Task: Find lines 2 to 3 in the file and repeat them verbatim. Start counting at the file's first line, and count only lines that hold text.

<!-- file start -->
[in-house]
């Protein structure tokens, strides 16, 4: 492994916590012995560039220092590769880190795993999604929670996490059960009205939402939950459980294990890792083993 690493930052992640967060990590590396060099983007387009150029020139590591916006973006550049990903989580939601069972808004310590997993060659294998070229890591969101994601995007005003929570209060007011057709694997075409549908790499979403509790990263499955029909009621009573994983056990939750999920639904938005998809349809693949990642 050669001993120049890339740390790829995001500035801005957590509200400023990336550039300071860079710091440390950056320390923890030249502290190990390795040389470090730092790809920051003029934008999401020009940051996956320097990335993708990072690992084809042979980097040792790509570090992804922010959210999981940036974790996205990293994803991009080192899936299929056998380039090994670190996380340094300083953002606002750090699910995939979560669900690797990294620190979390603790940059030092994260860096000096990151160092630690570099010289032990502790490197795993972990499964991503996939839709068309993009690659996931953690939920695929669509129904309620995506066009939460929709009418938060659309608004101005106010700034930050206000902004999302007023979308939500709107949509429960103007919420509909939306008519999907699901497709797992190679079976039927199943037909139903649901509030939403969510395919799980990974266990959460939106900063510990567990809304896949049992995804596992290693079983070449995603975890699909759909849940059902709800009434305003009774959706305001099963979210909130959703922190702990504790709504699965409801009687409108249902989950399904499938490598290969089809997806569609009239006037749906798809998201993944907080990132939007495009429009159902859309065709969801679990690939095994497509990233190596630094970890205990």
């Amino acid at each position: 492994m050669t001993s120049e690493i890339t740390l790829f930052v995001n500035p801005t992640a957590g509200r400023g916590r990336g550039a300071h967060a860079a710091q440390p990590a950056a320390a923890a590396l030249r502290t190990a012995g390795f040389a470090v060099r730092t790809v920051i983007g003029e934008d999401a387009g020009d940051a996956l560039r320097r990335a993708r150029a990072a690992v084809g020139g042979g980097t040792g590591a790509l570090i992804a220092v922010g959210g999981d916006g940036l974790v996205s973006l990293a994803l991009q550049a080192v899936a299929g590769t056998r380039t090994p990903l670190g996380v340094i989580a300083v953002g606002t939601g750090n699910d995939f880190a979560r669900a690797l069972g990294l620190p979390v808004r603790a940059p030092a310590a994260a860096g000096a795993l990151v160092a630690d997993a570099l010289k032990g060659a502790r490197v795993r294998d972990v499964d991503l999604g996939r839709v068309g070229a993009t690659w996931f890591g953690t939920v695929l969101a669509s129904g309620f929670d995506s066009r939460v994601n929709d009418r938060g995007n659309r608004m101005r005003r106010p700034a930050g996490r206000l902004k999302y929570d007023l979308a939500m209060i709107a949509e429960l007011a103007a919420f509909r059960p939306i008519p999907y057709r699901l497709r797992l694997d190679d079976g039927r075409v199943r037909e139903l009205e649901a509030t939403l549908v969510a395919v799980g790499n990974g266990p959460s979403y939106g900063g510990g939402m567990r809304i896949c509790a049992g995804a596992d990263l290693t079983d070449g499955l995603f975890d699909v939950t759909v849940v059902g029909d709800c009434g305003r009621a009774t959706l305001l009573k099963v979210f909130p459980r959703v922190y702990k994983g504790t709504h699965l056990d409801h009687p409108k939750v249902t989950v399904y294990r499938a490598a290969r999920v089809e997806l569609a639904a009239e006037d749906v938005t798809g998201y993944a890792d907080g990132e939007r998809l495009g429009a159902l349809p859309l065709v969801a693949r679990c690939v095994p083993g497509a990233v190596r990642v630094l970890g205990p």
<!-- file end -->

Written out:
């Protein structure tokens, strides 16, 4: 492994916590012995560039220092590769880190795993999604929670996490059960009205939402939950459980294990890792083993 690493930052992640967060990590590396060099983007387009150029020139590591916006973006550049990903989580939601069972808004310590997993060659294998070229890591969101994601995007005003929570209060007011057709694997075409549908790499979403509790990263499955029909009621009573994983056990939750999920639904938005998809349809693949990642 050669001993120049890339740390790829995001500035801005957590509200400023990336550039300071860079710091440390950056320390923890030249502290190990390795040389470090730092790809920051003029934008999401020009940051996956320097990335993708990072690992084809042979980097040792790509570090992804922010959210999981940036974790996205990293994803991009080192899936299929056998380039090994670190996380340094300083953002606002750090699910995939979560669900690797990294620190979390603790940059030092994260860096000096990151160092630690570099010289032990502790490197795993972990499964991503996939839709068309993009690659996931953690939920695929669509129904309620995506066009939460929709009418938060659309608004101005106010700034930050206000902004999302007023979308939500709107949509429960103007919420509909939306008519999907699901497709797992190679079976039927199943037909139903649901509030939403969510395919799980990974266990959460939106900063510990567990809304896949049992995804596992290693079983070449995603975890699909759909849940059902709800009434305003009774959706305001099963979210909130959703922190702990504790709504699965409801009687409108249902989950399904499938490598290969089809997806569609009239006037749906798809998201993944907080990132939007495009429009159902859309065709969801679990690939095994497509990233190596630094970890205990």
């Amino acid at each position: 492994m050669t001993s120049e690493i890339t740390l790829f930052v995001n500035p801005t992640a957590g509200r400023g916590r990336g550039a300071h967060a860079a710091q440390p990590a950056a320390a923890a590396l030249r502290t190990a012995g390795f040389a470090v060099r730092t790809v920051i983007g003029e934008d999401a387009g020009d940051a996956l560039r320097r990335a993708r150029a990072a690992v084809g020139g042979g980097t040792g590591a790509l570090i992804a220092v922010g959210g999981d916006g940036l974790v996205s973006l990293a994803l991009q550049a080192v899936a299929g590769t056998r380039t090994p990903l670190g996380v340094i989580a300083v953002g606002t939601g750090n699910d995939f880190a979560r669900a690797l069972g990294l620190p979390v808004r603790a940059p030092a310590a994260a860096g000096a795993l990151v160092a630690d997993a570099l010289k032990g060659a502790r490197v795993r294998d972990v499964d991503l999604g996939r839709v068309g070229a993009t690659w996931f890591g953690t939920v695929l969101a669509s129904g309620f929670d995506s066009r939460v994601n929709d009418r938060g995007n659309r608004m101005r005003r106010p700034a930050g996490r206000l902004k999302y929570d007023l979308a939500m209060i709107a949509e429960l007011a103007a919420f509909r059960p939306i008519p999907y057709r699901l497709r797992l694997d190679d079976g039927r075409v199943r037909e139903l009205e649901a509030t939403l549908v969510a395919v799980g790499n990974g266990p959460s979403y939106g900063g510990g939402m567990r809304i896949c509790a049992g995804a596992d990263l290693t079983d070449g499955l995603f975890d699909v939950t759909v849940v059902g029909d709800c009434g305003r009621a009774t959706l305001l009573k099963v979210f909130p459980r959703v922190y702990k994983g504790t709504h699965l056990d409801h009687p409108k939750v249902t989950v399904y294990r499938a490598a290969r999920v089809e997806l569609a639904a009239e006037d749906v938005t798809g998201y993944a890792d907080g990132e939007r998809l495009g429009a159902l349809p859309l065709v969801a693949r679990c690939v095994p083993g497509a990233v190596r990642v630094l970890g205990p």